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Title: Structure function relationship of anti-CD40 monoclonal antibodies
Author: Orr, Christian Mark
ISNI:       0000 0004 8501 9092
Awarding Body: University of Southampton
Current Institution: University of Southampton
Date of Award: 2018
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The use of monoclonal antibodies (mAbs) in cancer therapy is now well-established and is revolutionising cancer treatment. However, their precise mechanisms of action are incompletely understood, making agent optimisation difficult. In addition to this, not all patients and tumours respond to mAb treatment and some of these treatments carry a high risk of detrimental side affects. Therefore, further study is required. This study focuses on gaining a greater understanding of the structure : function relationship of anti-CD40 mAbs. Unlike checkpoint blocking mAbs such as Ipilimumab and Nivolumab which de-repress an existing anti-tumour response, anti-CD40 mAbs act agonistically in an immunostimulatory fashion to stimulate new responses by stimulating CD40 on antigen presenting cells. Anti-CD40 mAb elicit a diverse spectrum of immunostimulatory activity from low agonism to super-agonism. The exact mechanism dictating the level of activity elicited by a given anti-CD40 mAb has yet to be fully understood. Two areas of interest in relav tion to exploring these mechanisms are the isotype of anti-CD40 mAb and the epitope location on CD40. Determination of these structural components promises to reveal functional information on the mAb mechanisms. To address these structure function relationships, a number of anti-CD40 mAbs were analysed functionally utilising a number of cell based assays. Of particular interest was the IgG2 isotype, which is present as two subtypes; A and B, with the B form displaying much greater levels of immunostimulatory activity than the A form. The differences between these subtypes is understood to be in the hinge region disulphide bond structure, however this has not been structurally proven. To address this, the crystal structures of a number of A and B-like form anti-CD40 mAb F(ab')2 fragments were crystallised and the structures were solved. This provided atomic resolution data of the hinge region disulphide bonding patterns, yielding an unexpected geometry for the B form, with implications for function. Some of these hinge region disulphide bonds which were previously thought to form in an intraF(ab') manner (within the same F(ab')) were shown to be inter-F(ab') (between two F(ab')). This allows the model of this pattern to be updated. The effect the alternate disulphide bonding pattern had on F(ab') arm angle constraints was key to understanding the resulting function. To follow up on the structural analysis of the A and B form anti-CD40 mAb F(ab')2, the solution structures were obtained using small angle X-ray scattering (SAXS). Differences in flexibility between the A and B form were observed, suggesting the disulphide bonding pattern has an effect on F(ab')2 conformation, with the A form less strictly confined in angle accessibility than the B form. The epitope binding of anti-CD40 mAbs can also provide insight into activity as immunostimulatory mAbs have been shown to bind to CRD1. To further explore this relationship of epitope location and activity level, anti-CD40 mAb F(ab') fragments were crystallised in complex with CD40. The structure of one such mAb, ChiLob 7/4 was solved, revealing precise binding location and interacting residues. This provided a platform on which to compare the sequences of other anti-CD40 mAbs in an attempt to reveal a link between sequence, variable region loop length and immunostimulatory activity levels. This study increases the understanding of how the function of anti-CD40 mAb is effected by structural differences. Here, a new model of the disulphide bonding pattern within the hinge region of IgG2 A and B forms is proposed as elucidated by X-ray crystallography, and the effect this has on the conformation, as shown by SAXS. Additionally, the effect of epitope on anti-CD40 mAb agonistic activity was revealed, and a model of action was proposed. Overall, this study allows for the design of new mAb for which target stoichiometry and clustering is known to be an important factor. It also furthers our understanding of how disulphide bonding patterns effect flexibility and limit the availability of certain conformations.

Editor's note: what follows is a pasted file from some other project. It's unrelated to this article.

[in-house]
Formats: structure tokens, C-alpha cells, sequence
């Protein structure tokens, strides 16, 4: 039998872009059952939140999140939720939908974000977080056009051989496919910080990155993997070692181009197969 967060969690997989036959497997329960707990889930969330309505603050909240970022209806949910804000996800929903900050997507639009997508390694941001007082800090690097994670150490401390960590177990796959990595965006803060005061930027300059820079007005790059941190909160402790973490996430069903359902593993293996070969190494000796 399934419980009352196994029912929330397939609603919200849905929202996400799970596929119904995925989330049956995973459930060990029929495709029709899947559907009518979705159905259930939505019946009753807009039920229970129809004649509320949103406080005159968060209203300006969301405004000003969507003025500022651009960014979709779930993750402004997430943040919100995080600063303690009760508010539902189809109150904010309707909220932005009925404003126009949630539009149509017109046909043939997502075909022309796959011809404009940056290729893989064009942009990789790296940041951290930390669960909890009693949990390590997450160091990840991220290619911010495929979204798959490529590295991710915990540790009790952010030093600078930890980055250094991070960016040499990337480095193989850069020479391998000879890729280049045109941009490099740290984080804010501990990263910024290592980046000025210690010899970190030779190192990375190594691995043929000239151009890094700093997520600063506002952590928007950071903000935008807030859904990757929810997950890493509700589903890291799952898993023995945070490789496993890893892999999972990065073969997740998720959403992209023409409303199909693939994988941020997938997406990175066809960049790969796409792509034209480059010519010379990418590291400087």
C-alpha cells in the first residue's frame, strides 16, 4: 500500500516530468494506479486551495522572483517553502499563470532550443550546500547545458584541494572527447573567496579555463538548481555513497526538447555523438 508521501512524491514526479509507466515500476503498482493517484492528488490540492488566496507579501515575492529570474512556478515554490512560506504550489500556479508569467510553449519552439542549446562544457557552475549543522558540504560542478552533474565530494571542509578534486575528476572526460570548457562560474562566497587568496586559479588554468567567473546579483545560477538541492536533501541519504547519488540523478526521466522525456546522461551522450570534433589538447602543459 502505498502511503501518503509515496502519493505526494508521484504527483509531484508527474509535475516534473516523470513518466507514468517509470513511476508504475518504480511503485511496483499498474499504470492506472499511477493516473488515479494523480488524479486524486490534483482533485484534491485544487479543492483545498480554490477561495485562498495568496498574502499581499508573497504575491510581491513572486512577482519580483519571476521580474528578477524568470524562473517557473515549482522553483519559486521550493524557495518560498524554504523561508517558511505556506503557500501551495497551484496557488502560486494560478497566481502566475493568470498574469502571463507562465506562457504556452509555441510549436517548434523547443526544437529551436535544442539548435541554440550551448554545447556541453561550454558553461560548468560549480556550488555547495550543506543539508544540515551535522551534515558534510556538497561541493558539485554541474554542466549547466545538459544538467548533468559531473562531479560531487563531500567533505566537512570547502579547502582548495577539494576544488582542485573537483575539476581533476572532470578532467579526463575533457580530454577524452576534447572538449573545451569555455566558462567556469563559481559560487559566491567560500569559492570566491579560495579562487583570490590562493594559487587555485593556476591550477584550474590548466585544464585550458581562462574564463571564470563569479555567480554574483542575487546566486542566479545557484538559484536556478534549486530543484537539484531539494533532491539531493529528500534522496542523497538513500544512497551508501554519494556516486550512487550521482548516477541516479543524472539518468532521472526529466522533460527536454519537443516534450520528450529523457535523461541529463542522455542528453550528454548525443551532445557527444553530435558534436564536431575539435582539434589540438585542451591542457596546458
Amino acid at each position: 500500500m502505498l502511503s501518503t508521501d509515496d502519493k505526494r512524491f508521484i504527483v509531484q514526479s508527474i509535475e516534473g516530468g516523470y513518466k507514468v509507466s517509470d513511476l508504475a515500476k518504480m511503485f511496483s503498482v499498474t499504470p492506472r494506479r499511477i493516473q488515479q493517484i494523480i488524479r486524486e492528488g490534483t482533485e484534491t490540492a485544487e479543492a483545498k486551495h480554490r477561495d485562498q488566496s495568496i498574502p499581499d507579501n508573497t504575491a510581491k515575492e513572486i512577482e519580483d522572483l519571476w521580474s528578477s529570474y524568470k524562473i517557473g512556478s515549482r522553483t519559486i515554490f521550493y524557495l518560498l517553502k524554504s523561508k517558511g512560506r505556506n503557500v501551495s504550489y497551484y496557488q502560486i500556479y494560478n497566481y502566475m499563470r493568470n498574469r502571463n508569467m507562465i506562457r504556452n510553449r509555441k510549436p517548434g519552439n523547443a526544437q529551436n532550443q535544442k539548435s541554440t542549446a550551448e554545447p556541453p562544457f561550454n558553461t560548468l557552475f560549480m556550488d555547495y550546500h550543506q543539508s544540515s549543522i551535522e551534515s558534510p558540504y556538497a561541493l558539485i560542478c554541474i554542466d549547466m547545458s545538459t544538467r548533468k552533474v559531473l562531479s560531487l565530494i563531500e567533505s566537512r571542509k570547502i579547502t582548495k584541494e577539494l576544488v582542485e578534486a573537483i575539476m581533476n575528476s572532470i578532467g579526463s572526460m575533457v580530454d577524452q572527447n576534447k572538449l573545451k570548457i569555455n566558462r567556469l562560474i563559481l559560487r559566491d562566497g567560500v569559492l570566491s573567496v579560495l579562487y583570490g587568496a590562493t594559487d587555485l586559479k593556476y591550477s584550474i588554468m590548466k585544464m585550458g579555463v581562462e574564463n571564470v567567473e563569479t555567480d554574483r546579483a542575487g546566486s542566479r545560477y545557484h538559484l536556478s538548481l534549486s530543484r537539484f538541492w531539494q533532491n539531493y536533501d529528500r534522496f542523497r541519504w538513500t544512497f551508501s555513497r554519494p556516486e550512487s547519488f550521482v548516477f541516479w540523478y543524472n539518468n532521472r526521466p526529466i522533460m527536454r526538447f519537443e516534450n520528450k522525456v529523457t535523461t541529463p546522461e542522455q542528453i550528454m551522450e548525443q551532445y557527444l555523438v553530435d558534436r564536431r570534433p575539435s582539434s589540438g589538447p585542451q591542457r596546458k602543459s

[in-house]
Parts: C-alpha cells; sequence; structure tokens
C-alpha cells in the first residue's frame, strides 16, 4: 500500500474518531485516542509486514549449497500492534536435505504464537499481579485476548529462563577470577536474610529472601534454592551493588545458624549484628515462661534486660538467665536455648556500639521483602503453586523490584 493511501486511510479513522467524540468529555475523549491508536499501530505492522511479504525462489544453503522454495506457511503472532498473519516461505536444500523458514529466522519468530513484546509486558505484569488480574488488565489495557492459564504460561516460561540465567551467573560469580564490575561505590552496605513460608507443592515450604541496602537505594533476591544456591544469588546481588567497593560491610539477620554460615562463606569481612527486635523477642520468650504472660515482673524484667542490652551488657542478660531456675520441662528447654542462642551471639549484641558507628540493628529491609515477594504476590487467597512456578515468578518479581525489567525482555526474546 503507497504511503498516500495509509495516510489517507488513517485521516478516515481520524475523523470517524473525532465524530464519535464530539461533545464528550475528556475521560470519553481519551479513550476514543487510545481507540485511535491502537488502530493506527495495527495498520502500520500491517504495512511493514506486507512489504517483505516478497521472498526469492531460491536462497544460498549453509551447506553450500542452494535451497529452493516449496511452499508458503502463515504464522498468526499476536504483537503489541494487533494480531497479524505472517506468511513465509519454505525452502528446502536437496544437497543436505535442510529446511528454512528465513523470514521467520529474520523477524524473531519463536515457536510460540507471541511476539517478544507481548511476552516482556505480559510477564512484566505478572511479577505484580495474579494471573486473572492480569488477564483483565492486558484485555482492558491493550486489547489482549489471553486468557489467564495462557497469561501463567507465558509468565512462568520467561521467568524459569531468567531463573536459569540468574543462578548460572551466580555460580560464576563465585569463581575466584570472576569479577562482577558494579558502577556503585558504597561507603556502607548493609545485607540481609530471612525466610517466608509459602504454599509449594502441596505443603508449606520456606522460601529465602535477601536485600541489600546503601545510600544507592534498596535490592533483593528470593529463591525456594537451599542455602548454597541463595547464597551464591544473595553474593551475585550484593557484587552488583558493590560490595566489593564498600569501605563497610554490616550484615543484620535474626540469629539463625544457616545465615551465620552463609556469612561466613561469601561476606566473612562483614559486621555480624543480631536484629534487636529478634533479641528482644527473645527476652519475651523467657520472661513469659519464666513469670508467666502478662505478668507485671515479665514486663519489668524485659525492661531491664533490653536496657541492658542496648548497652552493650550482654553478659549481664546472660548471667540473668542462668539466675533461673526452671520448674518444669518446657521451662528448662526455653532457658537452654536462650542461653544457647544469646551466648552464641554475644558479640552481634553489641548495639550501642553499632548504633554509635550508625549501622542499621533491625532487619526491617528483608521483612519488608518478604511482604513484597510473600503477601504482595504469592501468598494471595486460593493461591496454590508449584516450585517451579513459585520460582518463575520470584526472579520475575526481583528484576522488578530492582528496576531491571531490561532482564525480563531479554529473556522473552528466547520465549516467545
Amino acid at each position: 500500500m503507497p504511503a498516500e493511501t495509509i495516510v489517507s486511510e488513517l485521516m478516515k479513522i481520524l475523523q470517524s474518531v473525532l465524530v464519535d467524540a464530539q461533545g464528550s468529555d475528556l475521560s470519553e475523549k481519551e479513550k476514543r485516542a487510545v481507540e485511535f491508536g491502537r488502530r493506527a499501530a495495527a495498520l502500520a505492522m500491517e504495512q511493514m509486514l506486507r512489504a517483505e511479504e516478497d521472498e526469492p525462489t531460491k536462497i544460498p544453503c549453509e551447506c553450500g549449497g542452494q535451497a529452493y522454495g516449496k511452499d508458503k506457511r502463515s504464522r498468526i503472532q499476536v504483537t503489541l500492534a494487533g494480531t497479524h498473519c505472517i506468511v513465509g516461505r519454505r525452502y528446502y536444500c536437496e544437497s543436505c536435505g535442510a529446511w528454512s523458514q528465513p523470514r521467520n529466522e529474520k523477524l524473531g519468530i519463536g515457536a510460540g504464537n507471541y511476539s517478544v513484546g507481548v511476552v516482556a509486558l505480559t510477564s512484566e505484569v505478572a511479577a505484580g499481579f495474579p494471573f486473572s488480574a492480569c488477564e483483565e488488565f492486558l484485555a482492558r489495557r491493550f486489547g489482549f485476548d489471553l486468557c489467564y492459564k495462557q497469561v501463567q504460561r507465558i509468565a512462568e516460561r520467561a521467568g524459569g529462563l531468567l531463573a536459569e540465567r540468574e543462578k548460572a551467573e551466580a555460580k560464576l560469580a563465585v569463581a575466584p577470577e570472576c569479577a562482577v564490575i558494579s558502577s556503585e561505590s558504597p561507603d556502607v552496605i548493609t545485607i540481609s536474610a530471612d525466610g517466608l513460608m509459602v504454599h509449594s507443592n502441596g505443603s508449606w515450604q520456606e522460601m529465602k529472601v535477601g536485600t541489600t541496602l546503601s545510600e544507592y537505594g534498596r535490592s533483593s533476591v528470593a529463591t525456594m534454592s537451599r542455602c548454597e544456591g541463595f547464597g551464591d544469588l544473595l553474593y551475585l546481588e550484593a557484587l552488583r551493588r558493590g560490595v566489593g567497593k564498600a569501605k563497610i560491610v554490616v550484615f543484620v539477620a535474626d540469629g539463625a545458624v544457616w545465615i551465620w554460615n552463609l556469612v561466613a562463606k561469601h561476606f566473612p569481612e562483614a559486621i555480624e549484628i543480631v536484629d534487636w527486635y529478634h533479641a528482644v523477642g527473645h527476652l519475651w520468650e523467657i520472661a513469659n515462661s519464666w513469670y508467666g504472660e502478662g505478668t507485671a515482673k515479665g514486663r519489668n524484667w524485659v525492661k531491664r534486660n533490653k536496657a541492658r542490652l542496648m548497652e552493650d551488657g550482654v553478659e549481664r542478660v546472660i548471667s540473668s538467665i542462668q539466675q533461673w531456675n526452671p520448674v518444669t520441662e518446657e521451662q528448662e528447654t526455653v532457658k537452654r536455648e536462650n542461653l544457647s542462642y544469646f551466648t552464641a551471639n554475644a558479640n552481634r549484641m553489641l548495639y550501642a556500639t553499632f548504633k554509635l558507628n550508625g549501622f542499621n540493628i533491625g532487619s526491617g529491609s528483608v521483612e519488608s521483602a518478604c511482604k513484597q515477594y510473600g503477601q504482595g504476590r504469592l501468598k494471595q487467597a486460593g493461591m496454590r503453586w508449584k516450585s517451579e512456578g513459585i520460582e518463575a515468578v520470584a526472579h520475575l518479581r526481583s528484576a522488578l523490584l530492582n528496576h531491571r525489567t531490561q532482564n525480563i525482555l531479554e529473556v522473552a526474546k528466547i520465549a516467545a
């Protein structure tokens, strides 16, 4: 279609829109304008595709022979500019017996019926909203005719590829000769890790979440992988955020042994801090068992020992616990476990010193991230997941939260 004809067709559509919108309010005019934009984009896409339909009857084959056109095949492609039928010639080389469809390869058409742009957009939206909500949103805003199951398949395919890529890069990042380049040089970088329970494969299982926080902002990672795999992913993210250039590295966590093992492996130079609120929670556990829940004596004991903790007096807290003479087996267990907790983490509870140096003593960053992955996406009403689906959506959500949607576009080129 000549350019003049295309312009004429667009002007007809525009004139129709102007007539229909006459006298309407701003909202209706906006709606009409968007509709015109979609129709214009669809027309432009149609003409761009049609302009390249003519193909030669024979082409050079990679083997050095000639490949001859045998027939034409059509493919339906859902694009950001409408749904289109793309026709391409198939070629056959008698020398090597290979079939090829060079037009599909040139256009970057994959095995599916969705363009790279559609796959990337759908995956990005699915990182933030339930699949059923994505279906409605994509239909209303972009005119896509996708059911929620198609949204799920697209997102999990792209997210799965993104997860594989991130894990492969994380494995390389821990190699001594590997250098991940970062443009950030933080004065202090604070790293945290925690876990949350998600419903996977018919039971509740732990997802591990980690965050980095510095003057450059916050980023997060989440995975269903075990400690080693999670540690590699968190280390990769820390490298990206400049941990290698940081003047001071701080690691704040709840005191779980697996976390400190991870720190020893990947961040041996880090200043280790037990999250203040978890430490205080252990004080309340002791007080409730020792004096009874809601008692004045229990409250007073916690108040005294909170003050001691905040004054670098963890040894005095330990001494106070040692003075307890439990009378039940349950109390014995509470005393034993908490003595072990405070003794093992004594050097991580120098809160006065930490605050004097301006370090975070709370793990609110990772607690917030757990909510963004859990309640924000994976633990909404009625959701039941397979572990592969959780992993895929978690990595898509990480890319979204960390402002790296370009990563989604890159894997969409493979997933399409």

Supervisor: Cragg, Mark Sponsor: Not available
Qualification Name: Thesis (Ph.D.) Qualification Level: Doctoral
EThOS ID:  DOI: Not available